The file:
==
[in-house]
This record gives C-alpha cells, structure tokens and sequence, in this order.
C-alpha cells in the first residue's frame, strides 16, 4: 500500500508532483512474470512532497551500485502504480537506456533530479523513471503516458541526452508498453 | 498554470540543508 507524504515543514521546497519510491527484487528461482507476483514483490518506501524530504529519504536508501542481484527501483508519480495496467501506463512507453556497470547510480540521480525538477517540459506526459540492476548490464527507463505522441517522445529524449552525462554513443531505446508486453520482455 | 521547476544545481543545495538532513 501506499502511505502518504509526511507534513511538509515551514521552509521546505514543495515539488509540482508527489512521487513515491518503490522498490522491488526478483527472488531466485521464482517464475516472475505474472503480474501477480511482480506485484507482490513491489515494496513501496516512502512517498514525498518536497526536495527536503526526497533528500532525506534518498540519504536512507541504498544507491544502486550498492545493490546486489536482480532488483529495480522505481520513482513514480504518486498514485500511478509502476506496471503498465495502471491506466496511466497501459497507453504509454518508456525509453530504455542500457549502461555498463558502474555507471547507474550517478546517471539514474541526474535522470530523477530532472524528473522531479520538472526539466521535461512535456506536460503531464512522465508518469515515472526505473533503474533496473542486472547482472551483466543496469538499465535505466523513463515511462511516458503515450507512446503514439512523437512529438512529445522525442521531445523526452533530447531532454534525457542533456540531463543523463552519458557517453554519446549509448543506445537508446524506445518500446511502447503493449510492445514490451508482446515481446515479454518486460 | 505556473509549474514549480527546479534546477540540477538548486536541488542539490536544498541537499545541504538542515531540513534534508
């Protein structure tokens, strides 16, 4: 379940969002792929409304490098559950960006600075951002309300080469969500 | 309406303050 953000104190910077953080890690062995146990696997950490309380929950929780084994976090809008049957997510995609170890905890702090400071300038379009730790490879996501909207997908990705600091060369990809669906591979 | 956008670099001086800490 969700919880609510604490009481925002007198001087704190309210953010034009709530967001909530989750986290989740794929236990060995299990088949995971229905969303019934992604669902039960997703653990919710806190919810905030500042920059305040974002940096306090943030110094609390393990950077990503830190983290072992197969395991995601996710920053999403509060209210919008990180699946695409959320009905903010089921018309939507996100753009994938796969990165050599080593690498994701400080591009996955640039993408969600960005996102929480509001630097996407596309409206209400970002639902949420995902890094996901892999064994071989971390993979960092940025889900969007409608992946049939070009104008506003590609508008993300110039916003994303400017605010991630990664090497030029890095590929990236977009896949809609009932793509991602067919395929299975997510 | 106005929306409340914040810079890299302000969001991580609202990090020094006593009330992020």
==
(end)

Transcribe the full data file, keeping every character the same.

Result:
[in-house]
This record gives C-alpha cells, structure tokens and sequence, in this order.
C-alpha cells in the first residue's frame, strides 16, 4: 500500500508532483512474470512532497551500485502504480537506456533530479523513471503516458541526452508498453 | 498554470540543508 507524504515543514521546497519510491527484487528461482507476483514483490518506501524530504529519504536508501542481484527501483508519480495496467501506463512507453556497470547510480540521480525538477517540459506526459540492476548490464527507463505522441517522445529524449552525462554513443531505446508486453520482455 | 521547476544545481543545495538532513 501506499502511505502518504509526511507534513511538509515551514521552509521546505514543495515539488509540482508527489512521487513515491518503490522498490522491488526478483527472488531466485521464482517464475516472475505474472503480474501477480511482480506485484507482490513491489515494496513501496516512502512517498514525498518536497526536495527536503526526497533528500532525506534518498540519504536512507541504498544507491544502486550498492545493490546486489536482480532488483529495480522505481520513482513514480504518486498514485500511478509502476506496471503498465495502471491506466496511466497501459497507453504509454518508456525509453530504455542500457549502461555498463558502474555507471547507474550517478546517471539514474541526474535522470530523477530532472524528473522531479520538472526539466521535461512535456506536460503531464512522465508518469515515472526505473533503474533496473542486472547482472551483466543496469538499465535505466523513463515511462511516458503515450507512446503514439512523437512529438512529445522525442521531445523526452533530447531532454534525457542533456540531463543523463552519458557517453554519446549509448543506445537508446524506445518500446511502447503493449510492445514490451508482446515481446515479454518486460 | 505556473509549474514549480527546479534546477540540477538548486536541488542539490536544498541537499545541504538542515531540513534534508
């Protein structure tokens, strides 16, 4: 379940969002792929409304490098559950960006600075951002309300080469969500 | 309406303050 953000104190910077953080890690062995146990696997950490309380929950929780084994976090809008049957997510995609170890905890702090400071300038379009730790490879996501909207997908990705600091060369990809669906591979 | 956008670099001086800490 969700919880609510604490009481925002007198001087704190309210953010034009709530967001909530989750986290989740794929236990060995299990088949995971229905969303019934992604669902039960997703653990919710806190919810905030500042920059305040974002940096306090943030110094609390393990950077990503830190983290072992197969395991995601996710920053999403509060209210919008990180699946695409959320009905903010089921018309939507996100753009994938796969990165050599080593690498994701400080591009996955640039993408969600960005996102929480509001630097996407596309409206209400970002639902949420995902890094996901892999064994071989971390993979960092940025889900969007409608992946049939070009104008506003590609508008993300110039916003994303400017605010991630990664090497030029890095590929990236977009896949809609009932793509991602067919395929299975997510 | 106005929306409340914040810079890299302000969001991580609202990090020094006593009330992020």